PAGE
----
Friendships can be tricky to navigate…at any age! Maybe you feel like everyone has a best friend but you. I’ve noticed during the pandemic especially is how people are starting to become more open about what it is they’re searching for and display emotional vulnerability. My friend Gina and I were talking about a friendship that both meant a lot to us, that had dissolved. It was wonderful being able to share with her and also know that she understood where I was coming from because she experienced something similar. After our conversation, I reflected on how much my friendship with Gina has helped me during this past year. While I haven’t seen her since COVID, I take comfort in knowing she’s a text/call/click away. But, it wasn’t always like this. The pandemic brought Gina and me closer together and she is now someone I consider a lifelong friend. If you’re looking for your Gina—a lifelong friend—I hope these tips will act as the guideposts along your quest for friendship.
How To Meet Friends In 2021
It can be scary admitting that you don’t feel as if you have friends, aren’t in alignment with the values current friends may have, or that you’re open to meeting new people. I don’t know when or why there is shame attached to it. I think seeking friendship and community with other people is something we need to celebrate more of. There is beauty in two souls connecting and saying “I choose to have you in my life.” I’m not the first to say this and certainly won’t be the last. But, we’ve gone through a lot during the pandemic and a lot of us (myself included) have felt lonely. I’ve been challenging myself to be more vulnerable, which started by saying “I want to have deeper friendships.” This admittance to myself helped me to reflect on those friends in my life. Were they the type of people I wanted to have those deeper friendships with? Yes? Then what was preventing that? No? Well, then it was time to let them go.
If you have already pulled those toxic friendship weeds from your life and you are ready to plant and tend to a garden full of healthy boundaries, new memories, and adventures, then lean into your vulnerability! Be the person who tells others that they’re looking to meet new people—to make new friends. You’d be surprised by how much people (even co-workers) will react to hearing this. It could also be in the back of their mind as they meet others in their life who are in search of the same thing.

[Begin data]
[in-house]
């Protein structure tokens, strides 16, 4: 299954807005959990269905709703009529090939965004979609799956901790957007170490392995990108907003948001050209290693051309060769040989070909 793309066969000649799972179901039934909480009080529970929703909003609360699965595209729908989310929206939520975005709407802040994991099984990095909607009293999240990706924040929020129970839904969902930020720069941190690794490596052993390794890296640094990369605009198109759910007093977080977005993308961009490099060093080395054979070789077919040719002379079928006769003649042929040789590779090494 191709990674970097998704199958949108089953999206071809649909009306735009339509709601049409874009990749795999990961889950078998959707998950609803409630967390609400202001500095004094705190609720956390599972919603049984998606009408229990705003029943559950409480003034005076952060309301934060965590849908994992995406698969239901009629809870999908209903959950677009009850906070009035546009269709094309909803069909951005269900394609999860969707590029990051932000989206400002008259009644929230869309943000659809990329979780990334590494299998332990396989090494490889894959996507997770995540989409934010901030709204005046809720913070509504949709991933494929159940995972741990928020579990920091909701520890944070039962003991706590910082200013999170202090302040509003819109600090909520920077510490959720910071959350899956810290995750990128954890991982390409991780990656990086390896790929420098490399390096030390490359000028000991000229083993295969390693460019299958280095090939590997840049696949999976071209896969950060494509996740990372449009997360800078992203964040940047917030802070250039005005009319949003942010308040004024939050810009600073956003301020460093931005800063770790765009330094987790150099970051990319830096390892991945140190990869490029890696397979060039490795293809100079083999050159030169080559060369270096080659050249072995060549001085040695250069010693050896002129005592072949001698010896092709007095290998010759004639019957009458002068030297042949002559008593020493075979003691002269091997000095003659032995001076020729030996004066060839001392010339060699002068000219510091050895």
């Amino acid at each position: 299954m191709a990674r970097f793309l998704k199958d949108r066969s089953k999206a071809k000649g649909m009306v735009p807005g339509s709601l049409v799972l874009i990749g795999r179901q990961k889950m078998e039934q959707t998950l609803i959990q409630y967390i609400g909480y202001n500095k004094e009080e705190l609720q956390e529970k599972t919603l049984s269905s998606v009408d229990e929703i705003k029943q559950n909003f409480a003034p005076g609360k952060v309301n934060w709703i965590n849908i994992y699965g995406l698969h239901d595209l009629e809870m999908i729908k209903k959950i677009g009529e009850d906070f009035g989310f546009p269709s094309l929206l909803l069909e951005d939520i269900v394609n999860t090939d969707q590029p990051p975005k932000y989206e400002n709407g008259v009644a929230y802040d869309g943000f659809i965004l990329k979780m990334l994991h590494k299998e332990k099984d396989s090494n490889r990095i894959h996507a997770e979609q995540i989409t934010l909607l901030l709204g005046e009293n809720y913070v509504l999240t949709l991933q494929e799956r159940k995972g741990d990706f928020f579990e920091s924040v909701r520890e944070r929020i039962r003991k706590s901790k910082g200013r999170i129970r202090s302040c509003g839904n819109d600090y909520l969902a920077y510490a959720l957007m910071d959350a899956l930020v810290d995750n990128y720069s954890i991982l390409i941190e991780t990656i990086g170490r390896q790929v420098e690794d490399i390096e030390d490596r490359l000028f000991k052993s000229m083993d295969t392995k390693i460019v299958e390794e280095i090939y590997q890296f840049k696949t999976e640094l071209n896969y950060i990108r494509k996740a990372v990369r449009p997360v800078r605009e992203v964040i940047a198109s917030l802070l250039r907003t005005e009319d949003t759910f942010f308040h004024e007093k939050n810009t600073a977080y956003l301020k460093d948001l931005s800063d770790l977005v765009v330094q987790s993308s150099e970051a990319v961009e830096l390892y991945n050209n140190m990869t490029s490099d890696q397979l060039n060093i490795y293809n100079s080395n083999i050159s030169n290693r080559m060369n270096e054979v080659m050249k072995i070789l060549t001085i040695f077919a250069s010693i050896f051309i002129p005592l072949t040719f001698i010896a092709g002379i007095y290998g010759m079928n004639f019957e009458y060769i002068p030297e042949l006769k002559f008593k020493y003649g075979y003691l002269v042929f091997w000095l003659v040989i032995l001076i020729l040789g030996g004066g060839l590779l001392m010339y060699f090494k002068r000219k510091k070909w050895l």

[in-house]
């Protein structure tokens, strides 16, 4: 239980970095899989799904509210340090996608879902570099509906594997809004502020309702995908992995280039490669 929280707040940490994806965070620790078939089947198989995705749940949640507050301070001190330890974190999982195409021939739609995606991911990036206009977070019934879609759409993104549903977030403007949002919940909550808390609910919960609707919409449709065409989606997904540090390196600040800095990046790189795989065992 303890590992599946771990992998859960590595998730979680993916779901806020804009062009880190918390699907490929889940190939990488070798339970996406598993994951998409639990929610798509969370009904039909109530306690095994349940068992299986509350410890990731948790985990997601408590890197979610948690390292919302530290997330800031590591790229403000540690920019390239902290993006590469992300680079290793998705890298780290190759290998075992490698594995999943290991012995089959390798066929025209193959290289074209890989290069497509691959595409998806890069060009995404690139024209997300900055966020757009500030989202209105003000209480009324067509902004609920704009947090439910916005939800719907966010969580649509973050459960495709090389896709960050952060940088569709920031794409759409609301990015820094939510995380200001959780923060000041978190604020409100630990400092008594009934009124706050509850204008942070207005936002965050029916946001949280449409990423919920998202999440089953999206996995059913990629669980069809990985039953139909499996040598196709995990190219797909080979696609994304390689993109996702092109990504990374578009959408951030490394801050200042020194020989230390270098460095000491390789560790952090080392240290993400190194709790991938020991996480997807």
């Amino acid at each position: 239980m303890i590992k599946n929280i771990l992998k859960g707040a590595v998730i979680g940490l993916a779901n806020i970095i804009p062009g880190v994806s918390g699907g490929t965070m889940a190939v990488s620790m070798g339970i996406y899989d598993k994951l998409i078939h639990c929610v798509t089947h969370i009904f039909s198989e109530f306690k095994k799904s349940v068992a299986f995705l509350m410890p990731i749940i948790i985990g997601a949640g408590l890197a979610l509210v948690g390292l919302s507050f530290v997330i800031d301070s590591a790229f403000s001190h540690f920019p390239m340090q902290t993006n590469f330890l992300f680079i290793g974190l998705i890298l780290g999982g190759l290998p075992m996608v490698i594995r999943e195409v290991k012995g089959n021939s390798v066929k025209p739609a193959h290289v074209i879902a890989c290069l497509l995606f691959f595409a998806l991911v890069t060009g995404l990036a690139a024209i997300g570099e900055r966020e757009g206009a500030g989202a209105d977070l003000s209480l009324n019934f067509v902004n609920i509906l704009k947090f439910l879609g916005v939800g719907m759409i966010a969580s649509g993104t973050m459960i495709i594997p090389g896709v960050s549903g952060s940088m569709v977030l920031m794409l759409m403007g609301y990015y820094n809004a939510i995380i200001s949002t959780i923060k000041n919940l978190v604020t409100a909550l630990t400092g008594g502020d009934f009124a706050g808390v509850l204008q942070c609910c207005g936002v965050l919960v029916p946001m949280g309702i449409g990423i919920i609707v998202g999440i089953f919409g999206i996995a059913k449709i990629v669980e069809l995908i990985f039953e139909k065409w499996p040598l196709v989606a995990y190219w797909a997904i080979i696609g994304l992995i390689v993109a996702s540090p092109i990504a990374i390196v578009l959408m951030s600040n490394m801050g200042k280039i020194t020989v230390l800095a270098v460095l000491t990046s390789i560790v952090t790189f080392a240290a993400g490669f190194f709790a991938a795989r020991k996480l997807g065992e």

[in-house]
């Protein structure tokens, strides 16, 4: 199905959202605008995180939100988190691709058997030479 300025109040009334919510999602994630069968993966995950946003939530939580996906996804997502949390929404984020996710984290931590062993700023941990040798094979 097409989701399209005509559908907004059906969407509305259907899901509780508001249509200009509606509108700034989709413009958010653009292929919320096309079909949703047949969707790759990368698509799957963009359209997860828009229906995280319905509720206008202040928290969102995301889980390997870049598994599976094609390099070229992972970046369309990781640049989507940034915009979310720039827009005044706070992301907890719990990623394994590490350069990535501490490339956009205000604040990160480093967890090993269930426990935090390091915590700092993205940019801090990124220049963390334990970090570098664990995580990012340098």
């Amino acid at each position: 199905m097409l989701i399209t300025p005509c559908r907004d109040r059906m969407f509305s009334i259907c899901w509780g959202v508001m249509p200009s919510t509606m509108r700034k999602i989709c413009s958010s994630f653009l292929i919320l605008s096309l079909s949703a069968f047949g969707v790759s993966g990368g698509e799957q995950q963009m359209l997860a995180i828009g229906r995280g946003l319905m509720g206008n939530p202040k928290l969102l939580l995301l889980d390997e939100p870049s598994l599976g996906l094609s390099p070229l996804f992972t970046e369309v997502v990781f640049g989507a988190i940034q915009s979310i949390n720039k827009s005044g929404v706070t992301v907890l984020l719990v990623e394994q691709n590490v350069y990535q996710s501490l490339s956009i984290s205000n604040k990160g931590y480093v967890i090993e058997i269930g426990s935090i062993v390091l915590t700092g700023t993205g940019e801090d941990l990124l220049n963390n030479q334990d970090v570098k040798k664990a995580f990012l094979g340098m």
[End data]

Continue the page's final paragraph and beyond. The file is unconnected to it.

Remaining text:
Be the first to reach out
We are so blessed to live in a world where despite being separated from others, we have the technology to keep us connected. Reaching out to people to rekindle/start friendships can sound overwhelming. Here are a few places you can think about starting and contacting people who are:
Past mission trip groups
People you used to take gym classes with/any activity pre-pandemic
The people who interact with your social media posts (Who is always responding to your stories? Who goes out of their way to comment on a post?)
Use social media
I met a majority of my friends on social media, which is also why it’s hard for me pre-pandemic and currently—most of my friends live in other states and countries. I like looking at location tags around things I’m interested in. So, for example, Gina and I met because I was browsing #chicagoyoga to find upcoming events and instructors whose classes I could try. I ended up messaging Gina (she was having an event) and we’ve stayed connected since that day in 2018. One tip is to run your message past someone else to double-check that you’re not coming across as creepy/spam spending. Just be honest in your message and say something along the lines of “hey, I was looking through #chiagoyoga because I’m looking to make friends in the area who enjoy some of the hobbies I do. I’d love to connect/have a virtual cup of coffee. Would you?” Make sure your intent is clear and communicate that!